Base XC60s come packed with a suite of helpful safety features (which we cover separately), leather seats, a leather-wrapped steering wheel, power adjustable front seats, Bluetooth streaming, panoramic sunroof, 7.0-inch display with navigation, and rear parking sensors.

Those cars' excellent base content, a solid set of optional features, and a good base infotainment screen add up to an excellent 8 out of 10 on our scoring matrix. (Read more about how we rate cars.)

Starting at nearly $42,000 for a front-drive T5 Dynamic model, the XC60 is a relative value compared to the traditional German competitors; it's not surprising to see BMW and Mercedes-Benz come in at $5,000 for similarly equipped models. But like the Germans, adding options to the XC60 can be risky business, so we advise an easy hand with the options menu.

T5 and T6 Inscription models, which Volvo uses to denote a more comfort-focused package, are priced the same as Dynamic models—and are generally better equipped in our opinion. Top-of-the-line R-Design trims for the XC60 start nearly $52,000 and add many unique styling elements, and a few standard features that cost more than lower-priced cars including 20-inch wheels (T5 models get 18-inch wheels, T6 Dynamic models get 19-inchers, and T6 Inscription versions get 20-inchers).

We have a small bone to pick with Volvo product planners: some popular features are buried in bundled packages that we'd rather see as a la carte options. For example, a premium stereo is part of a $2,500 upgrade that includes safety features such as road sign recognition and lane-departure warning. A heated steering wheel is bundled in a $1,500 cold weather package that includes heated headlight washers and heated rear seats.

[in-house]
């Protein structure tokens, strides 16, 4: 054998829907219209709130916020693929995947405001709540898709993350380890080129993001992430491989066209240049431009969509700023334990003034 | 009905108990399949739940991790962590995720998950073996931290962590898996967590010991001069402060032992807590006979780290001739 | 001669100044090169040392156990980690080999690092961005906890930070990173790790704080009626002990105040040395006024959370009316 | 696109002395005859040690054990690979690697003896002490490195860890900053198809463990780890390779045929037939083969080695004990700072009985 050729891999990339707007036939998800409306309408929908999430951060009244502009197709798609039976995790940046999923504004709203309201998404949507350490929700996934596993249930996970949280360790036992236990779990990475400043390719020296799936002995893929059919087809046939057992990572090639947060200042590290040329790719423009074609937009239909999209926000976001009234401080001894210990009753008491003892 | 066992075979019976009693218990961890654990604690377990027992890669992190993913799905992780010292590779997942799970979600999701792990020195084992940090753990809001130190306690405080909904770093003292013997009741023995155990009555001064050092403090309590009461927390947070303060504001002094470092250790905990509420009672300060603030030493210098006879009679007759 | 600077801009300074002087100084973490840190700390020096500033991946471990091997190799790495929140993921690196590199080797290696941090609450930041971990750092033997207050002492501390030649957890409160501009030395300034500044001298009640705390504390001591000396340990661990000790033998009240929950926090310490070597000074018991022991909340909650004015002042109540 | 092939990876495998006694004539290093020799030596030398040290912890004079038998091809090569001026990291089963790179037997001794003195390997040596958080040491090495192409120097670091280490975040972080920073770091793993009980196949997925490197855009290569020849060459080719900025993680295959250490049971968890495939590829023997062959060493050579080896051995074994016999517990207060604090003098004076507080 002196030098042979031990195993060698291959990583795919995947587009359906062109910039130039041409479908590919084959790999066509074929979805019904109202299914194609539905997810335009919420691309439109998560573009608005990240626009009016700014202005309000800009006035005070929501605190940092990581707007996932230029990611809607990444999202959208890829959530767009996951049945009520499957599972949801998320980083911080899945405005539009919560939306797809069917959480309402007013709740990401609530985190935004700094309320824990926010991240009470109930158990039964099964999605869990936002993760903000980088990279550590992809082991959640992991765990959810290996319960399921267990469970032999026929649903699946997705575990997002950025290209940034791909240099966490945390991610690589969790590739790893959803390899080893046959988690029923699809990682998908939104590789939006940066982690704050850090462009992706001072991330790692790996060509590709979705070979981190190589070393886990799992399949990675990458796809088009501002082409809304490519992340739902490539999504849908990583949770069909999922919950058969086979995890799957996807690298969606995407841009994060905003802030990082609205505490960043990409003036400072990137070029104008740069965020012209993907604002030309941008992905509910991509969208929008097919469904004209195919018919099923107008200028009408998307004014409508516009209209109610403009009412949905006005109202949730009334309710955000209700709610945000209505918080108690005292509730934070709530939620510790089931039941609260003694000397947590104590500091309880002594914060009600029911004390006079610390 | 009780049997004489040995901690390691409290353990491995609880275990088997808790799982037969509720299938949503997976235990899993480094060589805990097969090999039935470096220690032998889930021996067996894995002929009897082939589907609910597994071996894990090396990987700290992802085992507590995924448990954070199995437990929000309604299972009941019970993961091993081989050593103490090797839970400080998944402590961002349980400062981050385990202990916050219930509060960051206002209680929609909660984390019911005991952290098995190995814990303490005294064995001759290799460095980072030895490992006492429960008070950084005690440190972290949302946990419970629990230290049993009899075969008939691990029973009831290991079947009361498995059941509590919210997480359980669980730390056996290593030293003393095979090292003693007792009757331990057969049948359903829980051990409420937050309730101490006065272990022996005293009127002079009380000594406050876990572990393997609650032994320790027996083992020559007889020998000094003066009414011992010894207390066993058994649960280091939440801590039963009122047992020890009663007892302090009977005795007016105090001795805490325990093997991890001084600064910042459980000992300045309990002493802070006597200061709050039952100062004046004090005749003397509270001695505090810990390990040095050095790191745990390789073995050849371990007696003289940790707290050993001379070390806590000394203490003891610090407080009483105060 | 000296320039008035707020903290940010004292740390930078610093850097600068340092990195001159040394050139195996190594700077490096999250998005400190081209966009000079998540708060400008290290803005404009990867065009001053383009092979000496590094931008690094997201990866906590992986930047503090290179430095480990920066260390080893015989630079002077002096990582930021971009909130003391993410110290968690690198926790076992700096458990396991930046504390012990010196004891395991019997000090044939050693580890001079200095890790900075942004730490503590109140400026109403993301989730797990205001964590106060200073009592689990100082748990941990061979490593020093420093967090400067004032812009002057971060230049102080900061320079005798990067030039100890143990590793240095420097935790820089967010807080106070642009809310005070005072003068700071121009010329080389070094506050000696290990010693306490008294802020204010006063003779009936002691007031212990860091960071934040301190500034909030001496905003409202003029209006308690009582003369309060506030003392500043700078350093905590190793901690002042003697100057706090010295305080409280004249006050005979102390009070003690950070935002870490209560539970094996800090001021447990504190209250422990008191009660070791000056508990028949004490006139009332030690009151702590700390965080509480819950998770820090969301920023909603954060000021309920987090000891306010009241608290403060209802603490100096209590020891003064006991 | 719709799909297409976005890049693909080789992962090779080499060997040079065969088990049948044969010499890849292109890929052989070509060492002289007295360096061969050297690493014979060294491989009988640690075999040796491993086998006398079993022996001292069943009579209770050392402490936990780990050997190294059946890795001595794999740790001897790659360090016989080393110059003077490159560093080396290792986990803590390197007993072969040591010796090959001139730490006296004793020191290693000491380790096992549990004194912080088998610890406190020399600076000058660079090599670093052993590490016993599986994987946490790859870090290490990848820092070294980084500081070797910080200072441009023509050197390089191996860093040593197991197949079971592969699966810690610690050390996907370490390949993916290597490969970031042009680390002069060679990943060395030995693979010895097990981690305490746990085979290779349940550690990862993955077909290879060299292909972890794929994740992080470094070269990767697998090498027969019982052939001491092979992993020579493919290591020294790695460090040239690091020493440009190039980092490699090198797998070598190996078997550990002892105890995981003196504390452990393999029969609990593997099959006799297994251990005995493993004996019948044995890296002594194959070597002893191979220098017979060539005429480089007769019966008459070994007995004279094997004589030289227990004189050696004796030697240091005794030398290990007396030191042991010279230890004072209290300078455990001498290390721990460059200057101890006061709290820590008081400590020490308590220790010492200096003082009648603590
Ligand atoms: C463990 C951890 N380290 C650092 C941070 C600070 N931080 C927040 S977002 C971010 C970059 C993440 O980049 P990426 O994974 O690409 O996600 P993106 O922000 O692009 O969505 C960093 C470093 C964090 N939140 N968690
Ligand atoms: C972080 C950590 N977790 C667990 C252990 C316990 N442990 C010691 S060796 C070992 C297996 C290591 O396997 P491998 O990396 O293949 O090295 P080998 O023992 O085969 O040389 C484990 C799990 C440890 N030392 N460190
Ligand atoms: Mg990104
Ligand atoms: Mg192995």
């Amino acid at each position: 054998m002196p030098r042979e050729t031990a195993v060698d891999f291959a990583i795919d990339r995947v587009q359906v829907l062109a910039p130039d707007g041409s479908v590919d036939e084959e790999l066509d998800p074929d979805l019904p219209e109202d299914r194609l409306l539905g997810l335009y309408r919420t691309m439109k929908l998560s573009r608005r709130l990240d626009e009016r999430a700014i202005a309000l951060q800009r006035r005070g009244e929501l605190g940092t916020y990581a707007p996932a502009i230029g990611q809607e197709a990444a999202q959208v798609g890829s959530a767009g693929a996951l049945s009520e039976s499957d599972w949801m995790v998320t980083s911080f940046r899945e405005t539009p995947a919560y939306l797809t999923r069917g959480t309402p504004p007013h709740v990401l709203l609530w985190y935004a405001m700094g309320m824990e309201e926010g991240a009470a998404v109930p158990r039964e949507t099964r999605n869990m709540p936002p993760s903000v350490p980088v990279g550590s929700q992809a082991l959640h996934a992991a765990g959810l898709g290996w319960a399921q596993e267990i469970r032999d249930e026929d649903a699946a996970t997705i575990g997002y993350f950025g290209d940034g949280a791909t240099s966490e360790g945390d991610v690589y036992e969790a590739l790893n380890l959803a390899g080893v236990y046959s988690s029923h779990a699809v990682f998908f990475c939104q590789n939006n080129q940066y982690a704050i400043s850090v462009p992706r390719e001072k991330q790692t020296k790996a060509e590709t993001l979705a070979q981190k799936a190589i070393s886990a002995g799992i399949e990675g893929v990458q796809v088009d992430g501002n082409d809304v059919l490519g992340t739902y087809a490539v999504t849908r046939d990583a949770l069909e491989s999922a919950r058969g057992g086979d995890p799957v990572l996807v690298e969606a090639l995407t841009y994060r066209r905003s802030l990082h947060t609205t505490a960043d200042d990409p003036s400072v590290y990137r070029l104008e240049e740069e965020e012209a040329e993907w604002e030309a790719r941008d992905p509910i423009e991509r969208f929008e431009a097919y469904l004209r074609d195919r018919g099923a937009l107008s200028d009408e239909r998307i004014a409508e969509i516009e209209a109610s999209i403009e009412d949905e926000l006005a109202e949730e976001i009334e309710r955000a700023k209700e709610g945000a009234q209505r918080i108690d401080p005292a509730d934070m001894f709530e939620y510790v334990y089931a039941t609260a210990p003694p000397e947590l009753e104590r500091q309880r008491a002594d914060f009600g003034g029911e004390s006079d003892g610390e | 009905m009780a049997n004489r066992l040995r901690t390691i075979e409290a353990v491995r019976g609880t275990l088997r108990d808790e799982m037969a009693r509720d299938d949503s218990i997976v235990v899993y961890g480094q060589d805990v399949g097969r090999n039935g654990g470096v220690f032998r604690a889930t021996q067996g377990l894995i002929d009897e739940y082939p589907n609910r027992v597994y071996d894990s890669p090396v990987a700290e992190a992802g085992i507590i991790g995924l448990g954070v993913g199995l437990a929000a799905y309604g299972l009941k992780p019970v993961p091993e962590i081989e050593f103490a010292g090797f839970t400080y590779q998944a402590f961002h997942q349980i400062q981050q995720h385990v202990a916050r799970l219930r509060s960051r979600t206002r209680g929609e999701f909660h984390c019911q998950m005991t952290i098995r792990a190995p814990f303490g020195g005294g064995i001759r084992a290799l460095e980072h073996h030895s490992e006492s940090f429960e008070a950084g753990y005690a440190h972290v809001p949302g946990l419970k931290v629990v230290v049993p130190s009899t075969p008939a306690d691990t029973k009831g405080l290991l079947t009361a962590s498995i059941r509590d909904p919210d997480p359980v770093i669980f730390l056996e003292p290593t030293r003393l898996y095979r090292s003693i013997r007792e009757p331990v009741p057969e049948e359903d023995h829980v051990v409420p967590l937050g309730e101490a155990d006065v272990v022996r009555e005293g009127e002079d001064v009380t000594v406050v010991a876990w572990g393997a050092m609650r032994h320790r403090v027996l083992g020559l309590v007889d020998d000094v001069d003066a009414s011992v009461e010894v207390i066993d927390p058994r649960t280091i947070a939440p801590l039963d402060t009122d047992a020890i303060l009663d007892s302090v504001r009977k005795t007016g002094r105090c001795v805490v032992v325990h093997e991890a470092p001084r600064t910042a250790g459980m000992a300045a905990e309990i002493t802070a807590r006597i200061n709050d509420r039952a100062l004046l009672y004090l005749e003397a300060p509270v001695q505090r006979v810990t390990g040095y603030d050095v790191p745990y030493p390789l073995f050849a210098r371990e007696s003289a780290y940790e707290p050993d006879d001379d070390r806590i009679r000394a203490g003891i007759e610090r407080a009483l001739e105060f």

Thankfully, Volvo offers heated front seats as a standalone, $500 option that makes a lot of sense by itself.

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6

2017 Volvo XC60

Fuel Economy

The 2017 Volvo XC60 powertrain lineup is simpler now, but the results are largely the same.

The transition to all 4-cylinder engines for Volvo is complete, but the results don't impress the EPA.

Gone is the turbocharged inline-5 in select XC60s, which has been replaced by the company's standard inline-4 that comes in varying states of power and fuel economy.

The base engine, offered on front-drive models, earns a respectable 23 mpg city, 30 highway, 26 combined rating from the EPA this year, which is fairly good for its class.

Other versions will trickle down from there, and it's how we arrived at our rating of 6 this year. (Read more about how we rate cars.)

Add all-wheel drive to an XC60—which we suspect many crossover shoppers will opt for—that is fitted with a turbocharged and supercharged version of the inline-4, all-wheel drive and an 8-speed automatic, and its mileage sinks to 20/27/23 mpg. The most potent version of the XC60, the R-Design, manages 20/27/22 mpg, according to the EPA.

That's on par with many in its class, but not as efficient as some. Subaru's base engine in the Forester, which has all-wheel drive as standard, checks in at 26/32/28 mpg with an automatic, and the Mercedes-Benz GLC-Class manages a slightly better 21/28/24 mpg in its turbo-4.

In short, if you're looking for a fuel-efficient XC60, stick with front-drive models.

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7.0
Overall
Expert Rating
Rating breakdown on a scale of 1 to 10?
Styling 5
Performance 6
Comfort & Quality 8
Safety 9
Features 8
Fuel Economy 6